Sunday, 14 July 2019

A Tale Of Two Dogs

This is Lance



Lance is pictured here with his owner Nan Miller.  He is a Great Pyrenees mix.  He is a Therapy Dog working with the Humane Society of Sarasota County.

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This is Zion




Zion is pictured here with a student at New College, Sarasota, FL.  He is a Great Pyrenees mix. He is a Therapy Dog working with the Humane Society of Sarasota County.

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Well, "gosh darn it" (as nice people say) Lance and Zion may not be doppelgangers, but they are surely look-a-likes.

I want these good and gracious boys to meet one day!

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The (weekly) Sarasota Observer recently had an article about the H.S.S.C  therapy dog programme  (you can read extracts below) a lot of which is about Lance and Nan.

Everything she says about Lance is also true of Zion.

This is just so cool.

Yes, I want these good and gracious boys to meet one day!

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EXTRACTED FROM THE SARASOTA OBSERVER


FROM THE SARASOTA OBSERVER
by: Brynn Mechem Staff Writer

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Each morning, he wakes up, eats his breakfast, puts on his tie and goes to work.
The catch? This employee has four legs and fur.
Three to four times a week, Lance dons one of his 10 ties and, with his human, Nan Miller, in tow, heads out to provide comfort and affection to various groups throughout Sarasota County.

 “My dear friend calls him a four-legged Xanax,” Miller said. “People will just pet him and say he exudes calming energy. I don’t know what it is, but he just calms people down.”
The Great Pyrenees mix is one of the nearly 100 pet therapy dogs in the Humane Society of Sarasota County pet therapy program.
The program was revamped three years ago, and since then, Ginny Armington, the HSSC community outreach coordinator, said it has grown exponentially.
Volunteers regularly visit more than 50 organizations throughout the Sarasota community, such as senior facilities, schools, hospitals and veterans gatherings. While at the various locations, the dogs provide comfort and joy to those in need.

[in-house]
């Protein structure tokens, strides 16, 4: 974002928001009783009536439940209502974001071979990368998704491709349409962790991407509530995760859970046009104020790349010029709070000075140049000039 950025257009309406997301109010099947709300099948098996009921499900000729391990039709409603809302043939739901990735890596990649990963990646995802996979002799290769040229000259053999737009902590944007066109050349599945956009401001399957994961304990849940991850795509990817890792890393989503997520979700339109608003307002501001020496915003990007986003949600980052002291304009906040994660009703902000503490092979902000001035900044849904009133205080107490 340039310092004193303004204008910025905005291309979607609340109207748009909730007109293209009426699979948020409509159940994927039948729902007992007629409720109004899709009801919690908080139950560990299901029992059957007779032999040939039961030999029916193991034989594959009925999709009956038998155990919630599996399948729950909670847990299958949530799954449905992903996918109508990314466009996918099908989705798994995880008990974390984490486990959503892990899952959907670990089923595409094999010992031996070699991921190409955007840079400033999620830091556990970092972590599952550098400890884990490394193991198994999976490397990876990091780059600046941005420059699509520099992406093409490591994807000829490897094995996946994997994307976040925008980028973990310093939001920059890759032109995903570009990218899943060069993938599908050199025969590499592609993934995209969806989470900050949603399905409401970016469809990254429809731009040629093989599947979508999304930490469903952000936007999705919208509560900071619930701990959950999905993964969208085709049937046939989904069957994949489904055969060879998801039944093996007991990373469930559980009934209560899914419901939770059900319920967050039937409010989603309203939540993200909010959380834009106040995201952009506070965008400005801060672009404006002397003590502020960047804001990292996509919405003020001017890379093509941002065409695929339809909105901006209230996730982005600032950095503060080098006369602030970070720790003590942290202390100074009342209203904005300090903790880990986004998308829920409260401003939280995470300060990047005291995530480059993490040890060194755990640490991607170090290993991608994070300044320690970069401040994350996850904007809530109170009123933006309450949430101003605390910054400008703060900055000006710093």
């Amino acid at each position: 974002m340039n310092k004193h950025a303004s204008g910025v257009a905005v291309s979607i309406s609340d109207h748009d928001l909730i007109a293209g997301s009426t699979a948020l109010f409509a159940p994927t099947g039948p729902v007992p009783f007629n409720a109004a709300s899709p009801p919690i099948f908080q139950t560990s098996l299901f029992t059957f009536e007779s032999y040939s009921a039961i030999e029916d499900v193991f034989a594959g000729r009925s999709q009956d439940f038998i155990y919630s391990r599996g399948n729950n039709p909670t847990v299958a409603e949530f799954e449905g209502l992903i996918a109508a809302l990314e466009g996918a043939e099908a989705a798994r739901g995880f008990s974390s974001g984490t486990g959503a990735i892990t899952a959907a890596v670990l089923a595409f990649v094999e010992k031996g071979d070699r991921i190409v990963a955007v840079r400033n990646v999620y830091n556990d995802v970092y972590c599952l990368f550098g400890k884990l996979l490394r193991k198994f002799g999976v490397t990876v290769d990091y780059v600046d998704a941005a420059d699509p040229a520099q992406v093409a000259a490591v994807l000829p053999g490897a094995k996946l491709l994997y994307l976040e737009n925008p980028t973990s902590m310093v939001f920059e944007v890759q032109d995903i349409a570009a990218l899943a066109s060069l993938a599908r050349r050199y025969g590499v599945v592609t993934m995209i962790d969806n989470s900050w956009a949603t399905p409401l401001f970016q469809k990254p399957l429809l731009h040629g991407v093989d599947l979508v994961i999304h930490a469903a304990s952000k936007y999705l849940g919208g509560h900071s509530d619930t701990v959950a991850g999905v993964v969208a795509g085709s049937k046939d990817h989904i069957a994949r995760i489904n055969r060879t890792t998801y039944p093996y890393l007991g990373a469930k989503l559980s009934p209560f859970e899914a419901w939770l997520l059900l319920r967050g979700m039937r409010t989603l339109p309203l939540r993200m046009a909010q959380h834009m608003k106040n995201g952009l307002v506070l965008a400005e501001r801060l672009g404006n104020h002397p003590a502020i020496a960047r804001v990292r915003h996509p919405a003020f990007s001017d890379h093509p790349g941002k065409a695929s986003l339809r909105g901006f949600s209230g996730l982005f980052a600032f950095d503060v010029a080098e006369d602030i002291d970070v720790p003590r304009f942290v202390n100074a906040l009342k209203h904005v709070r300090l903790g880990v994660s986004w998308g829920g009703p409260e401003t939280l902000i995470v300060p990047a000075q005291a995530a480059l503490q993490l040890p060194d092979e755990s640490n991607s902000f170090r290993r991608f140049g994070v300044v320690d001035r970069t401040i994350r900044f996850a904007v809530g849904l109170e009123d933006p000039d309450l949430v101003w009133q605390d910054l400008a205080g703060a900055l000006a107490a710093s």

“Because we’re a nonprofit, it’s the community that supports us,” Armington said. “We don’t get any other funds. It’s just everybody making donations. So this is our way of giving back to the community.”
Because the program is volunteer-based, around 10 dogs will typically go to any given event, Armington said. However, if a tragedy occurs, such as the death of a student, that number will usually double.
Miller said she enjoys going to the events with Lance because she sees the effect he has on people.


 Miller says of Lance “there’s just something about his soul, and that’s the way it is with a lot of these dogs,” she said. “They just have a gentleness, a kindness, an understanding when somebody needs them.”
Miller recalled a visit she and Lance made to an assisted living facility. She approached a woman in a wheelchair and asked if she liked dogs. The woman said yes, and the two began to chat.
On her way out, an employee approached Miller and said, “I just want you to know she’s never spoken before.”
“It was absolutely amazing,” Miller said. “[These dogs] are able to dig down into somebody’s deepest parts of their hearts, of their memories.”
While the dogs provide emotional support, they also provide the HSSC an opportunity to educate the public. Armington said the HSSC uses the pet therapy dogs to teach people best pet practices and how to be more humane with animals. 


“With kids, some of them don’t learn compassion or empathy, and the animals are a great way to help teach them that,” she said. “When I take pet therapy teams with me, that interaction with the dogs, to me, is what creates empathy and kindness.”
But humans aren’t the only ones getting something out of the program. Armington said all the pet therapy dogs enjoy having a job.
“The dogs have fun,” she said. “A lot of dogs need a job or a purpose. The minute they see their human put on an HSSC polo, they get excited because they know they’re going to work.”
Any dog can become a pet therapy dog, Armington said, so long as they’re willing to work. To become a therapy dog, the dog and a human volunteer will go through a four-week training course with HSSC.
If the dog shows a willingness to work along with what Armington calls “the right stuff,” then the dog will be certified and can begin volunteering.
What is the right stuff? Like Lance’s calm demeanor, it’s the characteristics that dogs naturally posses, Armington said.
 “People say all the time, ‘What did you do to train him?’” Miller said. “I did nothing. It was just born in him. He is this way.”





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